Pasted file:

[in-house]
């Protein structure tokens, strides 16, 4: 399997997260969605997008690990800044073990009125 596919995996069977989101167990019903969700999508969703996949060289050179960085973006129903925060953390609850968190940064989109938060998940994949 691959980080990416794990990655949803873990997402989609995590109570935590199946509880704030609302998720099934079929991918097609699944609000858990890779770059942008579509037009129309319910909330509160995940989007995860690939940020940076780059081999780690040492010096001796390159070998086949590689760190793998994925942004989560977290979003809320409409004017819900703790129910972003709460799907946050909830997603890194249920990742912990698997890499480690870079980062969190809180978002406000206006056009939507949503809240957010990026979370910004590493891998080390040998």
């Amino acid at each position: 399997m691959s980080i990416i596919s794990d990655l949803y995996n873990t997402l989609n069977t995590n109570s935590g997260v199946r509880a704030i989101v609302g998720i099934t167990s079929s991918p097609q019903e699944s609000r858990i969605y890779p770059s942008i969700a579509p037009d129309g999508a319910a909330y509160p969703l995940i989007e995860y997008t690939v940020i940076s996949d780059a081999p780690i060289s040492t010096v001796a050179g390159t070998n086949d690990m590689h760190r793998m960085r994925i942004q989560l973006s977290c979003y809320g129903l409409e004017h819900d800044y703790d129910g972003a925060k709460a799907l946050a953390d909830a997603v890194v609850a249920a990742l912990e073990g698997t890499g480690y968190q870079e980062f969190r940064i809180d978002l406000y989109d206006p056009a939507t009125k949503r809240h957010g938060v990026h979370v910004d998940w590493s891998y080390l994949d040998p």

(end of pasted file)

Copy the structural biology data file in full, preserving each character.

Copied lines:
[in-house]
């Protein structure tokens, strides 16, 4: 399997997260969605997008690990800044073990009125 596919995996069977989101167990019903969700999508969703996949060289050179960085973006129903925060953390609850968190940064989109938060998940994949 691959980080990416794990990655949803873990997402989609995590109570935590199946509880704030609302998720099934079929991918097609699944609000858990890779770059942008579509037009129309319910909330509160995940989007995860690939940020940076780059081999780690040492010096001796390159070998086949590689760190793998994925942004989560977290979003809320409409004017819900703790129910972003709460799907946050909830997603890194249920990742912990698997890499480690870079980062969190809180978002406000206006056009939507949503809240957010990026979370910004590493891998080390040998």
């Amino acid at each position: 399997m691959s980080i990416i596919s794990d990655l949803y995996n873990t997402l989609n069977t995590n109570s935590g997260v199946r509880a704030i989101v609302g998720i099934t167990s079929s991918p097609q019903e699944s609000r858990i969605y890779p770059s942008i969700a579509p037009d129309g999508a319910a909330y509160p969703l995940i989007e995860y997008t690939v940020i940076s996949d780059a081999p780690i060289s040492t010096v001796a050179g390159t070998n086949d690990m590689h760190r793998m960085r994925i942004q989560l973006s977290c979003y809320g129903l409409e004017h819900d800044y703790d129910g972003a925060k709460a799907l946050a953390d909830a997603v890194v609850a249920a990742l912990e073990g698997t890499g480690y968190q870079e980062f969190r940064i809180d978002l406000y989109d206006p056009a939507t009125k949503r809240h957010g938060v990026h979370v910004d998940w590493s891998y080390l994949d040998p």